Halloween is right around the corner I wanted to pay homage to all things spooky with a list of some of the eeriest cemeteries I’ve visited over the years.
Père Lachaise, Paris France
“We die only once, and for such a long time.” — Molière
Located in one of my favorite cities, this is possibly one of the most well known cemeteries around the world. Famous musicians, writers, politicians and thousands of others are found within its 110 acres (most notably Jim Morrison, Balzac, Molière, Chopin, Edith Piaf, and Oscar Wilde). It is still an active burial place but you must have either died in Paris or are French to have this as your final resting place. (Metro stop Gambetta)
Can’t get to Paris any time soon? Take a virtual tour at http://www.pere-lachaise.com/
For an extra scare, head down to the Catacombs of Paris. Created in the 18th century as a way to deal with overcrowding burial issues, the bones, skulls and mass graves are artistically arranged as you weave through narrow passage ways 20 meters below the streets of the city. Hundreds of steps down lies 6-7 million Parisians and I kicked up the spine-chilling a notch by going one afternoon on a Friday the 13th.
Cimiez, Nice France
Cimiez is a northern neighborhood of Nice, and at one time it was a Roman settlement so there are several ruins still standing today. While walking around near the Archeological Museum and the Matisse Museum in the Cimiez area of the city, I stumbled upon a stunning 16th century Franciscan Monastery with grounds overlooking the city. The garden offers spectacular views of Nice and this cemetery and grounds are worth the trip. The painters Henri Matisse and Raoul Dufy as well as Nobel Prize winner Roger Martin du Gard are also buried here.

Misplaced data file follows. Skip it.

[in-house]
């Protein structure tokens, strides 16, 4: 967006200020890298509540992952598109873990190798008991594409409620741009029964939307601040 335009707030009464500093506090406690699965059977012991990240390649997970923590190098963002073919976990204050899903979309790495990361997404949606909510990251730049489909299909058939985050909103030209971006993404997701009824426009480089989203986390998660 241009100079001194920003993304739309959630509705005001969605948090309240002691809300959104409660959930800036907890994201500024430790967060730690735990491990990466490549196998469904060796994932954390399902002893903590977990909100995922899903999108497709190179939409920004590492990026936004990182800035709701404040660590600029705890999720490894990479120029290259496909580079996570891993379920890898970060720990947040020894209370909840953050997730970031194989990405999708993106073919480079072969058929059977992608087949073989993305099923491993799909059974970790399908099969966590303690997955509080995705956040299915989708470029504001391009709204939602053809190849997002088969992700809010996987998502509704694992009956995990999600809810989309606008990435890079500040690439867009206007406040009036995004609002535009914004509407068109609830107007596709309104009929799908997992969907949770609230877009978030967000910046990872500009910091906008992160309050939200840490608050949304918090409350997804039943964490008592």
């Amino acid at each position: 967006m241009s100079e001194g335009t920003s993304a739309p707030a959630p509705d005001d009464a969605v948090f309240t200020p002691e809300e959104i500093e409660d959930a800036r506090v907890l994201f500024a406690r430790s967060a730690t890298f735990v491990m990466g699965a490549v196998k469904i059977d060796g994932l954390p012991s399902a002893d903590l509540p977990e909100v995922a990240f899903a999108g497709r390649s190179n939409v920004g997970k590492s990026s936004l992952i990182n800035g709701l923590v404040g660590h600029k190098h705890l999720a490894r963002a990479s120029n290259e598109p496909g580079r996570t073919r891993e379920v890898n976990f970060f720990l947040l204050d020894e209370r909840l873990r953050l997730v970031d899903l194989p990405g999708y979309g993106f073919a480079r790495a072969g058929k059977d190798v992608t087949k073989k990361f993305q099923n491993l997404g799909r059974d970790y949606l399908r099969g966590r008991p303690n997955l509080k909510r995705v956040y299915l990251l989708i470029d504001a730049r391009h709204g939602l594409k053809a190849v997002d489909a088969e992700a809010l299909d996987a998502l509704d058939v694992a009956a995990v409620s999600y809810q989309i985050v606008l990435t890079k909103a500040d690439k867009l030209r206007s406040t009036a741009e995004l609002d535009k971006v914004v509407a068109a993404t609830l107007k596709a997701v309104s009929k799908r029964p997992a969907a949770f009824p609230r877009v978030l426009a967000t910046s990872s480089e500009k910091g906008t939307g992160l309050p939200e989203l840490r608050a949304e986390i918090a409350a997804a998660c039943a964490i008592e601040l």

Laurel Hill Cemetery, Philadelphia Pennsylvania
Sitting high on the hill overlooking the Schuylkill River the Laurel Hill Cemetery is one of the country’s largest, oldest and few cemeteries listed as a National Historic Landmark. When running along Kelly Drive you can see just how vast this 78 acre cemetery is as obelisks, tombs and mausoleums dot the hillside. Laurel Hill is home to several US political figures, Civil War Veterans and a handful of victims of the Titanic. They offer informative, creative and intriguing tours monthly with a program of events on their website.
Every year they host a Gravediggers Ball to raise funds for cemetery upkeep.
Glasgow Necropolis, Glasgow Scotland
Across from the Glasgow Cathedral, the Necropolis boasts an amazing view of the city. It’s not surprising that I appreciated the haunting beauty of the sculptures, architecture and layout as this cemetery was modeled after the french Père-Lachaise cemetery. What began as a peaceful park morphed into a Victorian cemetery after the Cemeteries Act in 1832. Interested in the history of religion? Check out the St. Mungo Museum of Religious Life and Art across from the Cathedral.
Free tours are offered by volunteers, but they fill up quickly so email them at the Friends of Glasgow Necropolis website to secure a spot.
Monastic City, Glendalough Ireland
A 6th century early Christian settlement, the Monastic City has church and fort ruins, an impressive bell tower as well as headstones scattered throughout the area adjacent to Wicklow National Park. It’s an amazing historic site surrounded by the tranquility of the mountains. Make sure you find St. Kevin’s cross, a massive celtic style cross carved out of one giant piece of granite. Folklore says that if you can wrap your arms around the monument and your fingers can touch all of your wishes will be granted. Glendalough translates to the valley of two lakes so make sure to spend time taking in the beautiful scenery the park has to offer. They have great walking and hiking trails including the Wicklow Walks giving you an opportunity to explore.